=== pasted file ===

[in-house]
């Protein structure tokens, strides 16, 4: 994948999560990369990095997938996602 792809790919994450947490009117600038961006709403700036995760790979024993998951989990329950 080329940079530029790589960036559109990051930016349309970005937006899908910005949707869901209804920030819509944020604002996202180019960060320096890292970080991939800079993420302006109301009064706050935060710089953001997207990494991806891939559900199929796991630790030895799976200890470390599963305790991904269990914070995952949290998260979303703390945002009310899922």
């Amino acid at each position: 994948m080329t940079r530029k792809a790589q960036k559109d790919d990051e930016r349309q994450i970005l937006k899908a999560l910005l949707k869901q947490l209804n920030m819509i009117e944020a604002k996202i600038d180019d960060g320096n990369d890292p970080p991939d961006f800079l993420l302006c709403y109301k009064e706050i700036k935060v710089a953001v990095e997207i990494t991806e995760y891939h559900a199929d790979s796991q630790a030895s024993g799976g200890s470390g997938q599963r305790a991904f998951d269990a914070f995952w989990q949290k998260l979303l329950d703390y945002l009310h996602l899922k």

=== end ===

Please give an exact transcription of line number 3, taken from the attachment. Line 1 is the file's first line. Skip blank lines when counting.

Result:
């Amino acid at each position: 994948m080329t940079r530029k792809a790589q960036k559109d790919d990051e930016r349309q994450i970005l937006k899908a999560l910005l949707k869901q947490l209804n920030m819509i009117e944020a604002k996202i600038d180019d960060g320096n990369d890292p970080p991939d961006f800079l993420l302006c709403y109301k009064e706050i700036k935060v710089a953001v990095e997207i990494t991806e995760y891939h559900a199929d790979s796991q630790a030895s024993g799976g200890s470390g997938q599963r305790a991904f998951d269990a914070f995952w989990q949290k998260l979303l329950d703390y945002l009310h996602l899922k």